"Jeffrey Shoulson's smart, original book leads us to see hitherto unsuspected connections between early modern English concerns with "conversion" (both narrowly and broadly defined) and "the figure of Jew," encouraging others to follow the paths he has charted here."—AJS ReviewThe fraught history of England's Long Reformation is a convoluted if familiar story: in the space of twenty-five years, England changed religious identity three times. In 1534 England broke from the papacy with the Act of Supremacy that made Henry VIII head of the church; nineteen years later the act was overturned by his daughter Mary, only to be reinstated at the ascension of her half-sister Elizabeth. Buffeted by political and confessional cross-currents, the English discovered that conversion was by no means a finite, discrete process. In Fictions of Conversion, Jeffrey S. Shoulson argues that the vagaries of religious conversion were more readily negotiated when they were projected onto an alien identity—one of which the potential for transformation offered both promise and peril but which could be kept distinct from the emerging identity of Englishness: the Jew.
"Fictions of Conversion is a timely and important book. Ambitious, beautifully written, and sweeping while not losing sight of historical context or of the telling detail, it offers a new analysis of a crucial topic, and connects that analysis to a number of compelling readings of literary works both familiar and less so."—Katherine Eggert, University of Colorado at Boulder
Early modern Englishmen and -women would have recognized an uncannily familiar religious chameleon in the figure of the Jewish converso, whose economic, social, and political circumstances required religious conversion, conformity, or counterfeiting. Shoulson explores this distinctly English interest in the Jews who had been exiled from their midst nearly three hundred years earlier, contending that while Jews held out the tantalizing possibility of redemption through conversion, the trajectory of falling in and out of divine favor could be seen to anticipate the more recent trajectory of England's uncertain path of reformation. In translations such as the King James Bible and Chapman's Homer, dramas by Marlowe, Shakespeare, and Jonson, and poetry by Donne, Vaughan, and Milton, conversion appears as a cypher for and catalyst of other transformations—translation, alchemy, and the suspect religious enthusiasm of the convert—that preoccupy early modern English cultures of change.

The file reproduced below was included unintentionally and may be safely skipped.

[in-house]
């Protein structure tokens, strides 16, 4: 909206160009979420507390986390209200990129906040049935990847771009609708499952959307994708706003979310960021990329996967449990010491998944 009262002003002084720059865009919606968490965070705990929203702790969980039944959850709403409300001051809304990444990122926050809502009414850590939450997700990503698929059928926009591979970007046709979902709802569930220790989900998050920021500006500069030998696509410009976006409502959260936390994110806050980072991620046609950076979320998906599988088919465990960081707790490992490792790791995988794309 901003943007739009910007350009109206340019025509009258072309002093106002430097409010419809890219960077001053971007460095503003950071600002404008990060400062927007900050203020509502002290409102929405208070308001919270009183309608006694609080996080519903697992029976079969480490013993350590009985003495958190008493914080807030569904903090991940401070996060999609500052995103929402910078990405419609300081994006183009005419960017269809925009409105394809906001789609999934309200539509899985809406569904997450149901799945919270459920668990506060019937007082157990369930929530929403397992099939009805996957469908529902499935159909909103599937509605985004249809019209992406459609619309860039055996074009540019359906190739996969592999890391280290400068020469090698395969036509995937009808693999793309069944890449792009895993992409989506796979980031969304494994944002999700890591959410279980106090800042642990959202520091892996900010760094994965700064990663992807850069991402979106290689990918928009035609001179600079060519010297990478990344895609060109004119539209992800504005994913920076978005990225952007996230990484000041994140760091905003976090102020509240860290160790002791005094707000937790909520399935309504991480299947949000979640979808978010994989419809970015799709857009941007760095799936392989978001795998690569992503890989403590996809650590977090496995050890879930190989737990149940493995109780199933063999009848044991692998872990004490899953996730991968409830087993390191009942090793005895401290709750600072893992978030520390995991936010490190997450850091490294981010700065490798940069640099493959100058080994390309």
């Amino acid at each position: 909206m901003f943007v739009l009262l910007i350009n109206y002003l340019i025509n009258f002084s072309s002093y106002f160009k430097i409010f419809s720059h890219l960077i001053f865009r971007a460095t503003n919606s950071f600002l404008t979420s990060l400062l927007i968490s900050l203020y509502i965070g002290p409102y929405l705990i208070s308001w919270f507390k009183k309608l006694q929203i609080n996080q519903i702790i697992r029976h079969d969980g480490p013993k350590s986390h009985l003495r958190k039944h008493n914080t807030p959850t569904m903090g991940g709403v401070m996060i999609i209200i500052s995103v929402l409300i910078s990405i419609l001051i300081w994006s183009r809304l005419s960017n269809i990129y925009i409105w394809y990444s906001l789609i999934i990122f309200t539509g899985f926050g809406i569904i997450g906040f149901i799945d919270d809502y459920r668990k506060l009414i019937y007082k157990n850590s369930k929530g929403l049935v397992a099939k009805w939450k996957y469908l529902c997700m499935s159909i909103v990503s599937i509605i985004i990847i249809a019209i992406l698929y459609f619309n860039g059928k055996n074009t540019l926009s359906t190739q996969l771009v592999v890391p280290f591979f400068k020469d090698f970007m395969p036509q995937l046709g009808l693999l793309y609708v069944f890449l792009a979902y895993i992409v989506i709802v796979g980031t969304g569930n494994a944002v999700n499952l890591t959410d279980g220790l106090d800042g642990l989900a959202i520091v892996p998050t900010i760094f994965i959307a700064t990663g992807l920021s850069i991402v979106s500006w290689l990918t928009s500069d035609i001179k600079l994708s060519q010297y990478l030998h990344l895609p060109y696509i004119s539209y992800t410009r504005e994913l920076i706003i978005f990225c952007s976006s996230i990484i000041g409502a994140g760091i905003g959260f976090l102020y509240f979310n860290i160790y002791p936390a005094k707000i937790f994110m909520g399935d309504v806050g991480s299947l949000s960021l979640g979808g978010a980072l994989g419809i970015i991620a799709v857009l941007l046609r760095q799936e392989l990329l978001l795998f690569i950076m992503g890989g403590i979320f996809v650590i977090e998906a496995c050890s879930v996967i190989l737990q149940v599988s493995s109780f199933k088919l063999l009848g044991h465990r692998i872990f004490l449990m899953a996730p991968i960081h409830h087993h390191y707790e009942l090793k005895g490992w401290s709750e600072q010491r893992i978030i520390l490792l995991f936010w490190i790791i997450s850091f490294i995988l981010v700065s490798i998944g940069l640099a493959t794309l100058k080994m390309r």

Jeffrey S. Shoulson is Doris and Simon Konover Chair of Judaic Studies, Director of the Center for Judaic Studies and Contemporary Jewish Life, Professor of Literatures, Cultures, and Languages, and Professor of English at the University of Connecticut. He is also author of Milton and the Rabbis: Hebraism, Hellenism, and Christianity.